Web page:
First of all, the style of this epistle to the Galatians is excited and vibrant, which is what the state of the church, which at that time was bewitched by false apostles, demanded. But this epistle has always been a favourite of the great men of the church, and justifiably so.
Jerome was not slow to follow Origen, and after him came Augustine and a host of others. Luther wrote two commentaries on it … which he explained by saying that the greatest danger was that the devil would crush the pure doctrine of faith and bring back false teachings about the merits of works, which sound good and are satisfying to the flesh.
Even when the apostles were still living their churches were not free of such tares. It is impossible to overstate the degree to which human minds are subject to vanity and emptiness, how great is their desire for novelty and how easily people tire of the plain and simple doctrine of the truth. How great and unquenchable too is the hatred of the devil for the gospel and the doctrine of faith, by which he sees his kingdom being destroyed and the rule of Christ, who reigns in our hearts by faith, ushered in instead. …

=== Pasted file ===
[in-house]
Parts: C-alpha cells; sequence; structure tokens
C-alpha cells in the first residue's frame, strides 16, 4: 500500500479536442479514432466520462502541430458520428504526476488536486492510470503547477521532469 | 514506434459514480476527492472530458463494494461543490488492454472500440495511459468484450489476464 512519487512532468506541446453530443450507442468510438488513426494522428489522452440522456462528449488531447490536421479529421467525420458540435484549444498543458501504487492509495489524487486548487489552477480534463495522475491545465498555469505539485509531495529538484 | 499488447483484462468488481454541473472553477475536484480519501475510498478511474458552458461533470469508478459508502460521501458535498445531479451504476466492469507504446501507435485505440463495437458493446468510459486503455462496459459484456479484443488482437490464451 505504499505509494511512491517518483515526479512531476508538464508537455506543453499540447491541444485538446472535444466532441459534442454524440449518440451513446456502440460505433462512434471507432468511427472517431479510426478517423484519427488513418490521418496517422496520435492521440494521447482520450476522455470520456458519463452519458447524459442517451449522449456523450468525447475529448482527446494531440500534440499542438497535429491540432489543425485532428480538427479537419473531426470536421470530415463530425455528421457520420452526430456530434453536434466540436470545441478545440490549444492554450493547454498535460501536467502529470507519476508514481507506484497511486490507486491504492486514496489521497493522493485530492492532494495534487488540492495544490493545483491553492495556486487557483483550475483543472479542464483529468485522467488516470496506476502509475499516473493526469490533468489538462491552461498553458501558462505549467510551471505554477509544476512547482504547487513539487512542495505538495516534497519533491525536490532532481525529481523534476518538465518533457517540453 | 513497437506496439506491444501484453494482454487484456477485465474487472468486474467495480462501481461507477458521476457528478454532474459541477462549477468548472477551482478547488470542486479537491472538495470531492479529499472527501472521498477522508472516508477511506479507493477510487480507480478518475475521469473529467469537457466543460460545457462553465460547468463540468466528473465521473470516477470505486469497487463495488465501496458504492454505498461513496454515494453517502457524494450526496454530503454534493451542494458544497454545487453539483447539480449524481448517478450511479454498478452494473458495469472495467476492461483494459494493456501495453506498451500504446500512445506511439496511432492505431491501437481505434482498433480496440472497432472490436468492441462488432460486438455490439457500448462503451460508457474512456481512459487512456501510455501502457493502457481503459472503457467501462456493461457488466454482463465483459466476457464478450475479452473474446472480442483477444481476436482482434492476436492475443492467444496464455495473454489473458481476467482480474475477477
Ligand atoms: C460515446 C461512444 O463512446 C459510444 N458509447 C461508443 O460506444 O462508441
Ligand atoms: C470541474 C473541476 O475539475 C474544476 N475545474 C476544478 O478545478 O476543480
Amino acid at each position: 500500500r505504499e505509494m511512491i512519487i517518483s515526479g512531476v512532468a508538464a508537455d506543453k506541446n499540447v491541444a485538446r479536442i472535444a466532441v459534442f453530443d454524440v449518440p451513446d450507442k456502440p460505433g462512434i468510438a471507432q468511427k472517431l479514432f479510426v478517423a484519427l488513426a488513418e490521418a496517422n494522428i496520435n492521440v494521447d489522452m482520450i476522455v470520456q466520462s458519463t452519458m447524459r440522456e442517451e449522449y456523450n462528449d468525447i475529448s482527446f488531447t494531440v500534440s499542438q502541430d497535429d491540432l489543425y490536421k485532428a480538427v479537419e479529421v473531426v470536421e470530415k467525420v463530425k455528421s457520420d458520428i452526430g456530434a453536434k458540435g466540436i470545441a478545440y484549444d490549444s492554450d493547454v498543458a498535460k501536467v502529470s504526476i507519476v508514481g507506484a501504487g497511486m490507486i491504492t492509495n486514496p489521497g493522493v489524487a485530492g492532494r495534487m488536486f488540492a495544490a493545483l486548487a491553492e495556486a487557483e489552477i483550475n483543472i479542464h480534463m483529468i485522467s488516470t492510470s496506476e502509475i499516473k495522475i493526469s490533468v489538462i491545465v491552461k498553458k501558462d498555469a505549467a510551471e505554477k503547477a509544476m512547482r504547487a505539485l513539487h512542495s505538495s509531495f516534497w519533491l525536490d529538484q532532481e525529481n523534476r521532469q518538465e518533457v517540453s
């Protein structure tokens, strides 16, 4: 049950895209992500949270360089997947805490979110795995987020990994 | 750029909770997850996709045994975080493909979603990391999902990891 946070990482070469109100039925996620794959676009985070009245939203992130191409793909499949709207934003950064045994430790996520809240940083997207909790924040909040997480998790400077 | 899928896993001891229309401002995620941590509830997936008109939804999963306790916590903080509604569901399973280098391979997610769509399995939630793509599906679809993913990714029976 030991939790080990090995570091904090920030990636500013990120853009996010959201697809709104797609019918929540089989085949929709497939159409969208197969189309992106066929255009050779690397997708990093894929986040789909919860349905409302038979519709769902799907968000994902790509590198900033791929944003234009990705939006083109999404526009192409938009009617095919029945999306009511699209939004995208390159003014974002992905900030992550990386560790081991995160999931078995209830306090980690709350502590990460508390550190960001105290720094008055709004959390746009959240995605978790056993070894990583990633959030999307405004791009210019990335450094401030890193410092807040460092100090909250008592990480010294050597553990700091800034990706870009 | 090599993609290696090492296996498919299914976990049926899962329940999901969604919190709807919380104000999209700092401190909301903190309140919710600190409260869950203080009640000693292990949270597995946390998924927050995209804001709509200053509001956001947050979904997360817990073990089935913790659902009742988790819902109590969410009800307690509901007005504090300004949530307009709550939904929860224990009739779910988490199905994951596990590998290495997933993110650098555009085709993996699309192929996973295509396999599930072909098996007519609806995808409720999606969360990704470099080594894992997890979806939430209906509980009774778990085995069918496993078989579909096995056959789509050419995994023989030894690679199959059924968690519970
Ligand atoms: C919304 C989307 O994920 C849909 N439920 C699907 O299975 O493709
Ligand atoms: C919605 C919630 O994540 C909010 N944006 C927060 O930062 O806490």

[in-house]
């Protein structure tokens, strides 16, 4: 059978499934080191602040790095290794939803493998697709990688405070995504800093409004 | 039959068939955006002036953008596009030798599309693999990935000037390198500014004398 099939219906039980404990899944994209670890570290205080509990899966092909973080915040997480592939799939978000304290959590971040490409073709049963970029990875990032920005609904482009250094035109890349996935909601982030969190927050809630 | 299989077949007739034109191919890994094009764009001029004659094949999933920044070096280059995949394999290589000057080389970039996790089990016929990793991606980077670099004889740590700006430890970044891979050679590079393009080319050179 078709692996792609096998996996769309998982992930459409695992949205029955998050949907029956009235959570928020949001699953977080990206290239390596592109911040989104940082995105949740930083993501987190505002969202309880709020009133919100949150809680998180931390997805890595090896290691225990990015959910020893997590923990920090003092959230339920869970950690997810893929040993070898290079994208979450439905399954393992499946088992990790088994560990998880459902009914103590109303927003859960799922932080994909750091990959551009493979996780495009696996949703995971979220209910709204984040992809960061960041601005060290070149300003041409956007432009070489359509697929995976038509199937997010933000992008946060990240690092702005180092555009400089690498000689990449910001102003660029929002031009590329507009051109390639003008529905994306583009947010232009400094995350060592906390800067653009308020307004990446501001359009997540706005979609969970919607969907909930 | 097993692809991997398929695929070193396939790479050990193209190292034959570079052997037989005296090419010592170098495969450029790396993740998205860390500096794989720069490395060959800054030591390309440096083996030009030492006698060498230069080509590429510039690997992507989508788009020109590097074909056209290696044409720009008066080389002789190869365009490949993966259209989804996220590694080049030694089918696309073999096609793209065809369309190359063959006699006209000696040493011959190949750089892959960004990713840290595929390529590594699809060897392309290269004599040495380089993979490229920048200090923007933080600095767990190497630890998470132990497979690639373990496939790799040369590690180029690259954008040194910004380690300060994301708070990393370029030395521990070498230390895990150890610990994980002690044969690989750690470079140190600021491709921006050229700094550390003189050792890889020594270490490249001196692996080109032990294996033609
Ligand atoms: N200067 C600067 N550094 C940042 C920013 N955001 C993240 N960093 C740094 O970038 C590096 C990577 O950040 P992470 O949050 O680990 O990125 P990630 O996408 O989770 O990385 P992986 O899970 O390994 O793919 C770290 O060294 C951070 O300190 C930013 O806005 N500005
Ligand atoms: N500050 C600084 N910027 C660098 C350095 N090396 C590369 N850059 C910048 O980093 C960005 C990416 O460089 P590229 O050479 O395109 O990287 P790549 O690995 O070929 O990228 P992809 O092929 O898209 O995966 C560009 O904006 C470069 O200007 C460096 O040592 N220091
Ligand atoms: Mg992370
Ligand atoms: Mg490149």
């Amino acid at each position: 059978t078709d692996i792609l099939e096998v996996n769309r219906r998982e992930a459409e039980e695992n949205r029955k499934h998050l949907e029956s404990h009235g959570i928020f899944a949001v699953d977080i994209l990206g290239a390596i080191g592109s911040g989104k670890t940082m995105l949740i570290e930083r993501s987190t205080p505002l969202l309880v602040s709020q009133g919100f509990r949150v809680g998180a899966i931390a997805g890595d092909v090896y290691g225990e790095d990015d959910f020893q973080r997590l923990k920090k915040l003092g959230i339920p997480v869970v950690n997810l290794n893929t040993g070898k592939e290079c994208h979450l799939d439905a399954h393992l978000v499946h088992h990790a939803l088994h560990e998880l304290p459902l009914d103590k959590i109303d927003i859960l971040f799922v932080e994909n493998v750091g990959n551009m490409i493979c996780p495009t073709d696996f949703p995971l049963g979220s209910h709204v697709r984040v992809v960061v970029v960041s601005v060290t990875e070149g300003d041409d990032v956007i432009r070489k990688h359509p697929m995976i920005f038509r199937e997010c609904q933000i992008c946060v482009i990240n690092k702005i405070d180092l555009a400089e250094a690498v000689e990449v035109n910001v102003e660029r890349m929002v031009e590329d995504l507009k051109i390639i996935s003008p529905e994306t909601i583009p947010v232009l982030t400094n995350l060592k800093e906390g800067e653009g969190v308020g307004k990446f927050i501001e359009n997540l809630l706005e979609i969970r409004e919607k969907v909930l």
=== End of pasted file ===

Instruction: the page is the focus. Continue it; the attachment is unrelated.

The apostle himself shows us how necessary the article on true justification is, because if that is left out, Christ disappears, as does Christian freedom and all assurance in life and death, nor is it possible to receive the Holy Spirit of sanctification, who is the source of all good works.
Daniel Toussain, Opera Theologica II, quod Commentarios in Reliquos Divi Pauli Aliorumque Aposolorum Epistolas Continent (Hanau, 1604). Quoted in Gerald L. Bray, Timothy F. George, Scott M. Manetsch (eds), Reformation Commentary on Scripture X: Galatians, Ephesians (Downers Grove IL: IVP Academic, 2011), pp 4-5.